In the US today, there are nearly 800,000 registered sex offenders. As part of the registration process, each sex offender is required to report their physical address to a local police department (the exact process varies from state to state). This is intended to empower the public to be able to identify where these offenders live and if one of them lives near you. Having this information, you are supposed to be able to better protect your loved ones and yourself.
But what if the information that the sex offender gives the police isn't accurate? Surely someone is verifying that information is accurate.
Under the federal Megan's Law, each state is obligated to maintain a publicly accessible database of registered sex offenders. Depending on the state, a search of their database will tell you where the sex offender lives and what their conviction was. Most states will report the address of the sex offender. Some states (Arkansas, DC, Minnesota, Washington) only report which city block the offender lives on. Some (Vermont and Maine) only report which city the offender lives in. But all states are supposed to be keeping track of these offenders.
As a member of the public, it would make sense that if you wanted to know the address of a sex offender, you could trust the accuracy of the address listed in the sex offender registry. After all, that's how Megan's Law is supposed to protect us.
Smarty decided to put this assumption to the test and verify each address in each state's sex offender registry.1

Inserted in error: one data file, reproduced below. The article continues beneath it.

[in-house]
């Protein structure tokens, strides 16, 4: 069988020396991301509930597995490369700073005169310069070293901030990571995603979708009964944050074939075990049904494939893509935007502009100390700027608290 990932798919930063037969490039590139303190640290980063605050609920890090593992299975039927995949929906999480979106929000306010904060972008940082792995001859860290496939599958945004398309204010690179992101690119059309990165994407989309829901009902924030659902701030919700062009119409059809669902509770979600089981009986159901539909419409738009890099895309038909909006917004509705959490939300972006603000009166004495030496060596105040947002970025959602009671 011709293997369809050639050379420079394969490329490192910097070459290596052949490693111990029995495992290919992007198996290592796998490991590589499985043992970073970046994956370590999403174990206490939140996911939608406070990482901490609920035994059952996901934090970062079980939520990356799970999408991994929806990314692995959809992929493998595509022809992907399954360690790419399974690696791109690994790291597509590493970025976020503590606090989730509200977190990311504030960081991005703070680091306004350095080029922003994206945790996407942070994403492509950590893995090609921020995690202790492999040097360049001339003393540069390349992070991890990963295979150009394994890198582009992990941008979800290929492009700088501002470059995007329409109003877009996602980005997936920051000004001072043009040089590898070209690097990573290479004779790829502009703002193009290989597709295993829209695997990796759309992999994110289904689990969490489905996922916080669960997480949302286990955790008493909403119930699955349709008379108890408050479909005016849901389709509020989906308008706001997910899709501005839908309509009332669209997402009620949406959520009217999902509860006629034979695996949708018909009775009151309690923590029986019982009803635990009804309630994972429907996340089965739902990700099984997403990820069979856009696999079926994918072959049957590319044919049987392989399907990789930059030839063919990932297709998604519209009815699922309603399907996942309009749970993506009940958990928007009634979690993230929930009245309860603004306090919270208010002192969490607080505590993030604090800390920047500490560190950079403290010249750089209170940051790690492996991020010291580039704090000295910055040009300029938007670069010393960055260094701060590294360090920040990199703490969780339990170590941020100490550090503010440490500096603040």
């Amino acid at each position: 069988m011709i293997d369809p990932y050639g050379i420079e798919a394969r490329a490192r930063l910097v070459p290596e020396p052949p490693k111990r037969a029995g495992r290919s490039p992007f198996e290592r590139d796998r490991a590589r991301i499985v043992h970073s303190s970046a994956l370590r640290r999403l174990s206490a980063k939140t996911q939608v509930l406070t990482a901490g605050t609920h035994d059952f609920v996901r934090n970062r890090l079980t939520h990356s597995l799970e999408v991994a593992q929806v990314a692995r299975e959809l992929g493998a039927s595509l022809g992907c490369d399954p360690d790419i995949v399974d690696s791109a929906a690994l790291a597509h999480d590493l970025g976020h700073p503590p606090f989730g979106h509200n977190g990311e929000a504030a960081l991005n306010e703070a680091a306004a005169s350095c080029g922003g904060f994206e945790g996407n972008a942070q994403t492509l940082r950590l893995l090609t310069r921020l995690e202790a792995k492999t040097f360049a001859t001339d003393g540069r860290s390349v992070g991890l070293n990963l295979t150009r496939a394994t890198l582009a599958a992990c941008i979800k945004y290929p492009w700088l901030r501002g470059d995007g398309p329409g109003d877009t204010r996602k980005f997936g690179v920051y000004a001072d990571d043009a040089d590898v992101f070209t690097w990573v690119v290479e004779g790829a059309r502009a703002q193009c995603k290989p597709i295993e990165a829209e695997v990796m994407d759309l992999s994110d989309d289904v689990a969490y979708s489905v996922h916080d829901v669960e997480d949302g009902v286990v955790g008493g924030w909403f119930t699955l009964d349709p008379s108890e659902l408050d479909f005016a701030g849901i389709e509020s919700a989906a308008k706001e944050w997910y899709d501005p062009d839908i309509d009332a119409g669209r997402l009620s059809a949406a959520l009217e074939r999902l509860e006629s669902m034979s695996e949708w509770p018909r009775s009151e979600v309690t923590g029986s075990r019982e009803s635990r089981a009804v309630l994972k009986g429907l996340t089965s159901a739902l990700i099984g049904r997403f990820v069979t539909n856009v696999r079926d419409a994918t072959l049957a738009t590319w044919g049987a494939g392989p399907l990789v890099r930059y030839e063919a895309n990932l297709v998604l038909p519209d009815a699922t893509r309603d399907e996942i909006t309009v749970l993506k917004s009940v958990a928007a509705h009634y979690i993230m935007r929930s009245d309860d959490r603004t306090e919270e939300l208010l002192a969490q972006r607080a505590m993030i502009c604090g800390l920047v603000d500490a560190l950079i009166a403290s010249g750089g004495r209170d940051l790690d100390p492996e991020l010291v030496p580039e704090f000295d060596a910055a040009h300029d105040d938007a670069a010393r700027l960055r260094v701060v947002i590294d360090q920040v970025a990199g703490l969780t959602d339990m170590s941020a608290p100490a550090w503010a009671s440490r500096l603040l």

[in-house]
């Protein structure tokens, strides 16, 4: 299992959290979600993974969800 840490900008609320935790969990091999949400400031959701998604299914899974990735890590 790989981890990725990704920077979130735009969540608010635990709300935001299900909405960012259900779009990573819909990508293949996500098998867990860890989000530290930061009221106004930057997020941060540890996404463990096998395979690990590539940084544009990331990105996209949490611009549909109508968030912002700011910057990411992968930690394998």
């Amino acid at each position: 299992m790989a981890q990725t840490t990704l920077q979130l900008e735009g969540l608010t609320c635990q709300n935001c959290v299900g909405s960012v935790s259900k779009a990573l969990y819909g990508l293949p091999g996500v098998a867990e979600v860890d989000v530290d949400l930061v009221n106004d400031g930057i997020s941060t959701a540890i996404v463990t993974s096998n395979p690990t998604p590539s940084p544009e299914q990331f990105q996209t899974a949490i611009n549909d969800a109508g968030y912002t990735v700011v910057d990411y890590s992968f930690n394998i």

We decided to verify the addresses of registered sex offenders who are actually living in the community. People whose records were labeled "deceased" or "incarcerated" are clearly not in the community, so we removed all of those records from our list.
Next, we ran that reduced list through the Smarty address verification service to see which addresses were real, verifiable addresses according to the US Postal Service. The results we found are troubling.
On average, over 14% of the addresses listed for sex offenders in each state's registry are bad. Alaska has the worst score, with 39.5% of its addresses not passing USPS address verification. Florida has the best score, with only 5.5% of their addresses being bad.
Overall, of the approximately 800,000 registered sex offenders in the nation around 112,000 of them are registered under bad addresses.
Our investigation provided far more questions than it did answers. Most of those questions are unsettling at best.
Why are so many states registering large numbers of sex offenders under bad addresses? Why are states not validating the address at the time that the sex offender provides it?
Validating an address is a fairly simple process using any number of address validation services. If addresses that are not real are being accepted from sex offenders, how much is the sex offender registry system actually protecting the public?
Many of us are familiar with the story of the three little pigs. In this classic tale, each of the three pigs construct a house to protect themselves from a danger in their world. Each builds a home out of different materials. Two of the pigs do a quick job with cheap materials and yet still believe that their home is providing them with safety and security. But this turns out only to be a comforting illusion and fails to provide the protection needed. We all know what happens to most of the pigs.
In the same way, many of us are trusting that the sex offender registries of our nation are providing us with accurate and useful information, and consequently providing us with real safety and protection. In reality, they may simply be deceiving us into false sense of security. With up to a third of convicted sex offenders committing additional sex crimes2, the protection provided by the nation's registries, seems to be little more than a house of straw.
1 We obviously could not verify the data for those states that only tell you which block the person lives on, or the city they live in.